2018 Economic Calendar
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Released On 6/12/2018 8:30:00 AM For May, 2018
PriorConsensusConsensus RangeActual
CPI - M/M change0.2 %0.2 %0.1 % to 0.5 %0.2 %
CPI - Y/Y change2.5 %2.8 %2.3 % to 2.8 %2.8 %
CPI less food & energy- M/M change0.1 %0.2 %0.2 % to 0.3 %0.2 %
CPI less food & energy - Y/Y change2.1 %2.2 %1.9 % to 2.3 %2.2 %

Consumer prices are moving incrementally higher in results for May that hit Econoday's consensus across all four readings: up a monthly 0.2 percent both overall and for the core with year-on-year rates up 3 tenths overall to 2.8 percent and the core up 1 tenth to 2.2 percent.

Gasoline jumped 1.7 percent in the month outside of which most other readings are modest-to-moderate. Rent rose 0.3 percent in the month as did owners' equivalent rent while medical care, outside of a spike for related commodities and hospital services, remains largely flat. New vehicle prices, up 0.3 percent, are showing some pressure with car insurance showing continuing pressure at a 0.4 percent gain. But there are plenty of soft spots including a 1.9 percent decline for airfares, no change for apparel, and a 0.9 percent drop in used car prices.

Though the 2.2 percent yearly rate for the core is moderate, it is the highest rate since February last year. What counts most here is the upward trajectory which points to a continued climb to 2 percent for core PCE prices which, at 1.8 percent in both April and March, are on a convincing approach to the Federal Reserve's 2 percent goal. Today's data, though moderate, will confirm expectations for a rate hike at this week's FOMC.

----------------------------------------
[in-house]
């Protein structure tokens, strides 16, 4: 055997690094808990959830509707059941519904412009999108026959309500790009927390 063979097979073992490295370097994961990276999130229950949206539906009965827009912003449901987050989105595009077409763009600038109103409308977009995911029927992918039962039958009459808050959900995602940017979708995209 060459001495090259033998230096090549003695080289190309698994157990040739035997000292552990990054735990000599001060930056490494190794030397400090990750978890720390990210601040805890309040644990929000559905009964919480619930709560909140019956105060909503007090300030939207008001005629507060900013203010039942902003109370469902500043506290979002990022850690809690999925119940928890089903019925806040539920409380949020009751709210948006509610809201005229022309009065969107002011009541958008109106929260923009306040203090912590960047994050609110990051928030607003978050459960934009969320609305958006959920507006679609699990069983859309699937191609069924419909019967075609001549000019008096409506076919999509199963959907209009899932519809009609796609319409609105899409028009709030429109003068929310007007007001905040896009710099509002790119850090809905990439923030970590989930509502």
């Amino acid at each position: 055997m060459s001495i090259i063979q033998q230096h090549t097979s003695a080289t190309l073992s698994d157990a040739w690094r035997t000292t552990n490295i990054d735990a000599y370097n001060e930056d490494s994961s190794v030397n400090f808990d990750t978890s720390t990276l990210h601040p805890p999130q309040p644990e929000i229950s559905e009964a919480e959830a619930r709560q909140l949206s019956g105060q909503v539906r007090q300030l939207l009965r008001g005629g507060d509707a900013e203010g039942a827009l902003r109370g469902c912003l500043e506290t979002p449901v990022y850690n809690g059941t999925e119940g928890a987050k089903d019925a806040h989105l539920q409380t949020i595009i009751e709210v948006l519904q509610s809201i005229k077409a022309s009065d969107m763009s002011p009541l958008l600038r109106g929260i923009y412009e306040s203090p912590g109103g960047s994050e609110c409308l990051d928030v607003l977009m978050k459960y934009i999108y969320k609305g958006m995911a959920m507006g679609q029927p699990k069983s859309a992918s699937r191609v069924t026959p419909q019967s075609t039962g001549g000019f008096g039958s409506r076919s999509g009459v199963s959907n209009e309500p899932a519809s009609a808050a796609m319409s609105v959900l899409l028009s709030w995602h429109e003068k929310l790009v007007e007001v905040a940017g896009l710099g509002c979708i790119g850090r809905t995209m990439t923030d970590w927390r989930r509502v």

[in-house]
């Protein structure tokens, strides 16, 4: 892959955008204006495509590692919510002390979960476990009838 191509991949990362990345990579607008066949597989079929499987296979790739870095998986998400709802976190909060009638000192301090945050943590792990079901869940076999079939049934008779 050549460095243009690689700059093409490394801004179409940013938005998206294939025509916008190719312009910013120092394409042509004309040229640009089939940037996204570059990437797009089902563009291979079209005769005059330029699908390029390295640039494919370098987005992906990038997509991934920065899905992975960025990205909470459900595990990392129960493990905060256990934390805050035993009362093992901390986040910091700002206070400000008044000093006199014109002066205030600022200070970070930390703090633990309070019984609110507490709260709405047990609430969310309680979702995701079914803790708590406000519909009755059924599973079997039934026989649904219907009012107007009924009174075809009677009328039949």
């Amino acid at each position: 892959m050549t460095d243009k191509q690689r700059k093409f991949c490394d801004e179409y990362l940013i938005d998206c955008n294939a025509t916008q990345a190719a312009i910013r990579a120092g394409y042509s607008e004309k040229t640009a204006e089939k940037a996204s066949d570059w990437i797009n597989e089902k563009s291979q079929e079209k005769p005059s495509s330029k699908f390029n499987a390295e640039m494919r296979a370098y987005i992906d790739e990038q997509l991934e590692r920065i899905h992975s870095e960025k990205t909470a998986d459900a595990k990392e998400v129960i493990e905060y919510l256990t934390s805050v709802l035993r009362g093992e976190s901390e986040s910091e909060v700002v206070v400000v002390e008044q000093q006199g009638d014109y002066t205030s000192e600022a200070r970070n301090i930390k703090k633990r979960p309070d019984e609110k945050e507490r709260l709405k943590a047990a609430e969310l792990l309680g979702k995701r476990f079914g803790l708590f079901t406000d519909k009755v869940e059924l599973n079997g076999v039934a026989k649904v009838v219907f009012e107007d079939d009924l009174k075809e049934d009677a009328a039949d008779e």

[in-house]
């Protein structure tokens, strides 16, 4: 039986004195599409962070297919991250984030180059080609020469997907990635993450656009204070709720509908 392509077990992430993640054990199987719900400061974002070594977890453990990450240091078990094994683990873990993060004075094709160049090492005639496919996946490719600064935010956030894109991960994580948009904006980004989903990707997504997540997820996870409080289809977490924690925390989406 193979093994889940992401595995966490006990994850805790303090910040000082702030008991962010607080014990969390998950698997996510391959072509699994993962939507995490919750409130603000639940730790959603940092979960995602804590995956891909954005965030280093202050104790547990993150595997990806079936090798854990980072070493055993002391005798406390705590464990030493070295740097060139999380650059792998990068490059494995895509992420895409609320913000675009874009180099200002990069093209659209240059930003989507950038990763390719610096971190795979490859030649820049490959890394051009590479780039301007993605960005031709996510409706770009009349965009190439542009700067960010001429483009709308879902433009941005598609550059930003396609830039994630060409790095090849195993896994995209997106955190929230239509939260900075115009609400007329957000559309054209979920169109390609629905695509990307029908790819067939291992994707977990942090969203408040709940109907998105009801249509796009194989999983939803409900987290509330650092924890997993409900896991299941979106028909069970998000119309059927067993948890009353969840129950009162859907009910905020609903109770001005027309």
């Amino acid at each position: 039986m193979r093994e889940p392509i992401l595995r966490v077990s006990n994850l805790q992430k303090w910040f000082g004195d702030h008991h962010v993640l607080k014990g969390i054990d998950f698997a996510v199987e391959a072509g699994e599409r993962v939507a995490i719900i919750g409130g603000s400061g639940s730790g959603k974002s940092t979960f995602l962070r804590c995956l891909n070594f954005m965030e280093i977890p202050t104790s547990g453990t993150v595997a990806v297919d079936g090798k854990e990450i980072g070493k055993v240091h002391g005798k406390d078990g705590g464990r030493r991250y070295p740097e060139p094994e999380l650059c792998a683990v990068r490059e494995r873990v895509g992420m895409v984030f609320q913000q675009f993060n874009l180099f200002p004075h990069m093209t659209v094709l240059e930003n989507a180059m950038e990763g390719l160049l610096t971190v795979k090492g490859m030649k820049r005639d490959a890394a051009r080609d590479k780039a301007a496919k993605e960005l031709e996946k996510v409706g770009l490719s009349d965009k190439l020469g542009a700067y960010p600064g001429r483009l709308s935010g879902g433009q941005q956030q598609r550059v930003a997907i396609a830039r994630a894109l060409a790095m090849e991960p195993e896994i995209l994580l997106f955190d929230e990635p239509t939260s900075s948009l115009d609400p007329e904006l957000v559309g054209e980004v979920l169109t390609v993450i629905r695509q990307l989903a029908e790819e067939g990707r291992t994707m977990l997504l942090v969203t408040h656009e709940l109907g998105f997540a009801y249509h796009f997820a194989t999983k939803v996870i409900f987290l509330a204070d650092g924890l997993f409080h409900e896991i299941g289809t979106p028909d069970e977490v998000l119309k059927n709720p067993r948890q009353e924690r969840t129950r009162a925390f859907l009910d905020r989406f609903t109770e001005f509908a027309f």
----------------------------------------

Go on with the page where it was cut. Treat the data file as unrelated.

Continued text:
Consensus Outlook
Forecasters are calling for no more than modest pressure in the consumer price report for May, at monthly gains of 0.2 percent overall and with the core rate also seen up only 0.2 percent. Year-on-year rates are expected to be mixed with the overall up 3 tenths to 2.8 percent but the core up only 1 tenth at 2.2 percent.

The Consumer Price Index is a measure of the change in the average price level of a fixed basket of goods and services purchased by consumers. Monthly changes in the CPI represent the rate of inflation for the consumer. Annual inflation is also closely watched.

The consumer price index is available nationally by expenditure category and by commodity and service group for all urban consumers (CPI-U) and wage earners (CPI-W). All urban consumers are a more inclusive group, representing about 87 percent of the population. The CPI-U is the more widely quoted of the two, although cost-of-living contracts for unions and Social Security benefits are usually tied to the CPI-W, because it has a longer history. Monthly variations between the two are slight.

The CPI is also available by size of city, by region of the country, for cross-classifications of regions and population-size classes, and for many metropolitan areas. The regional and city CPIs are often used in local contracts.

The Bureau of Labor Statistics also produces a chain-weighted index called the Chained CPI. This measures a variable basket of goods and services whereas the regular CPI-U and CPI-W measure a fixed basket of goods and services. The Chained CPI is similar to the personal consumption expenditure price index that is closely monitored by the Federal Reserve Board.  Why Investors Care
It is always a good idea to look at more than a few months of data to get a sense of changes in established trends. Monthly changes in the CPI are mainly volatile because of sharp fluctuations in food and energy prices. The core CPI eliminates the sharper fluctuations.
Data Source: Haver Analytics
Yearly changes tend to smooth out more severe monthly fluctuations and give a better idea of the underlying rate of inflation. Even with the smoother trend, note that the core CPI does not fluctuate as much as the total CPI.
Data Source: Haver Analytics

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